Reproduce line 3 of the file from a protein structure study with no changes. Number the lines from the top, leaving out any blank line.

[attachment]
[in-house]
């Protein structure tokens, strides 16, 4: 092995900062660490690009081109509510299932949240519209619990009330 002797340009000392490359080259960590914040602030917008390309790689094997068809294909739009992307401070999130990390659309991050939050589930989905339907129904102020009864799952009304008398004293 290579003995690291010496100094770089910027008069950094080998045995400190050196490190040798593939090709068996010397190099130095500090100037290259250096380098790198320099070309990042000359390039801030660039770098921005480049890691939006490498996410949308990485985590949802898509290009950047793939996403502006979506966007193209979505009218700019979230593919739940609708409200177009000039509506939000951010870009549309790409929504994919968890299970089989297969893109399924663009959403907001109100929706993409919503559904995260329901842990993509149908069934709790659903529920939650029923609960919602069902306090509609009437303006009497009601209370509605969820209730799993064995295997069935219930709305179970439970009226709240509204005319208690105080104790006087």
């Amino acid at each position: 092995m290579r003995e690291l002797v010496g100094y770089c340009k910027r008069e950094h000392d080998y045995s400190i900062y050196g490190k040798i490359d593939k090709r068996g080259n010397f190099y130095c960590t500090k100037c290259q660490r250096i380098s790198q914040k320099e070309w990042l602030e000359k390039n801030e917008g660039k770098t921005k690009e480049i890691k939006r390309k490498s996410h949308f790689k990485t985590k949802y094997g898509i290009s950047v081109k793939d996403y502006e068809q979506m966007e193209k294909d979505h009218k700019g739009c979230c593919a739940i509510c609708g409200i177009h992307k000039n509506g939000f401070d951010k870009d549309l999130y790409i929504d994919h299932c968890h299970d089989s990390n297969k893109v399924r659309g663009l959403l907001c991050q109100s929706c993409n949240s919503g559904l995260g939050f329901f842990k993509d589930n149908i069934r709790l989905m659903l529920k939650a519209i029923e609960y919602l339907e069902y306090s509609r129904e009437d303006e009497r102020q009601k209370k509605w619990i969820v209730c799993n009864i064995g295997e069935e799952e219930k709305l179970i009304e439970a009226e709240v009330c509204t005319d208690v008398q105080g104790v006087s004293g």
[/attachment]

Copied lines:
């Amino acid at each position: 092995m290579r003995e690291l002797v010496g100094y770089c340009k910027r008069e950094h000392d080998y045995s400190i900062y050196g490190k040798i490359d593939k090709r068996g080259n010397f190099y130095c960590t500090k100037c290259q660490r250096i380098s790198q914040k320099e070309w990042l602030e000359k390039n801030e917008g660039k770098t921005k690009e480049i890691k939006r390309k490498s996410h949308f790689k990485t985590k949802y094997g898509i290009s950047v081109k793939d996403y502006e068809q979506m966007e193209k294909d979505h009218k700019g739009c979230c593919a739940i509510c609708g409200i177009h992307k000039n509506g939000f401070d951010k870009d549309l999130y790409i929504d994919h299932c968890h299970d089989s990390n297969k893109v399924r659309g663009l959403l907001c991050q109100s929706c993409n949240s919503g559904l995260g939050f329901f842990k993509d589930n149908i069934r709790l989905m659903l529920k939650a519209i029923e609960y919602l339907e069902y306090s509609r129904e009437d303006e009497r102020q009601k209370k509605w619990i969820v209730c799993n009864i064995g295997e069935e799952e219930k709305l179970i009304e439970a009226e709240v009330c509204t005319d208690v008398q105080g104790v006087s004293g």